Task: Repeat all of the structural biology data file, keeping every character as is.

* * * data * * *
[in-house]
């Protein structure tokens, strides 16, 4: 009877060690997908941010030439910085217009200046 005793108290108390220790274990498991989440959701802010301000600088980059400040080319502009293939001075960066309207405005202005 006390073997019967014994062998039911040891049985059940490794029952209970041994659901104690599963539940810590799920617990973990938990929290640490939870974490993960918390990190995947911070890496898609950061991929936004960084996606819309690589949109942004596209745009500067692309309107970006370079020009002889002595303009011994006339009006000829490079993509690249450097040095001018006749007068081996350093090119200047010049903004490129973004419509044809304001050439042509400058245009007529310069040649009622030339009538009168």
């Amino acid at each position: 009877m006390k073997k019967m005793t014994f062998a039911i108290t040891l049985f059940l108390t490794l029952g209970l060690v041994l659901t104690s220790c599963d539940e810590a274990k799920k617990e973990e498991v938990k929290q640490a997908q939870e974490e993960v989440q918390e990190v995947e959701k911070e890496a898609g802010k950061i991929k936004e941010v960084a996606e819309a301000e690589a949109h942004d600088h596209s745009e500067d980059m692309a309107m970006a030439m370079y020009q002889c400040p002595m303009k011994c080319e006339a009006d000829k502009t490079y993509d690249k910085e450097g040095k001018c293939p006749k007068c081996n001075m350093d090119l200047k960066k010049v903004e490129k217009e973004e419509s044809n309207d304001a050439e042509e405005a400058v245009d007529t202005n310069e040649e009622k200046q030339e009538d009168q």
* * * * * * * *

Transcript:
[in-house]
């Protein structure tokens, strides 16, 4: 009877060690997908941010030439910085217009200046 005793108290108390220790274990498991989440959701802010301000600088980059400040080319502009293939001075960066309207405005202005 006390073997019967014994062998039911040891049985059940490794029952209970041994659901104690599963539940810590799920617990973990938990929290640490939870974490993960918390990190995947911070890496898609950061991929936004960084996606819309690589949109942004596209745009500067692309309107970006370079020009002889002595303009011994006339009006000829490079993509690249450097040095001018006749007068081996350093090119200047010049903004490129973004419509044809304001050439042509400058245009007529310069040649009622030339009538009168």
């Amino acid at each position: 009877m006390k073997k019967m005793t014994f062998a039911i108290t040891l049985f059940l108390t490794l029952g209970l060690v041994l659901t104690s220790c599963d539940e810590a274990k799920k617990e973990e498991v938990k929290q640490a997908q939870e974490e993960v989440q918390e990190v995947e959701k911070e890496a898609g802010k950061i991929k936004e941010v960084a996606e819309a301000e690589a949109h942004d600088h596209s745009e500067d980059m692309a309107m970006a030439m370079y020009q002889c400040p002595m303009k011994c080319e006339a009006d000829k502009t490079y993509d690249k910085e450097g040095k001018c293939p006749k007068c081996n001075m350093d090119l200047k960066k010049v903004e490129k217009e973004e419509s044809n309207d304001a050439e042509e405005a400058v245009d007529t202005n310069e040649e009622k200046q030339e009538d009168q």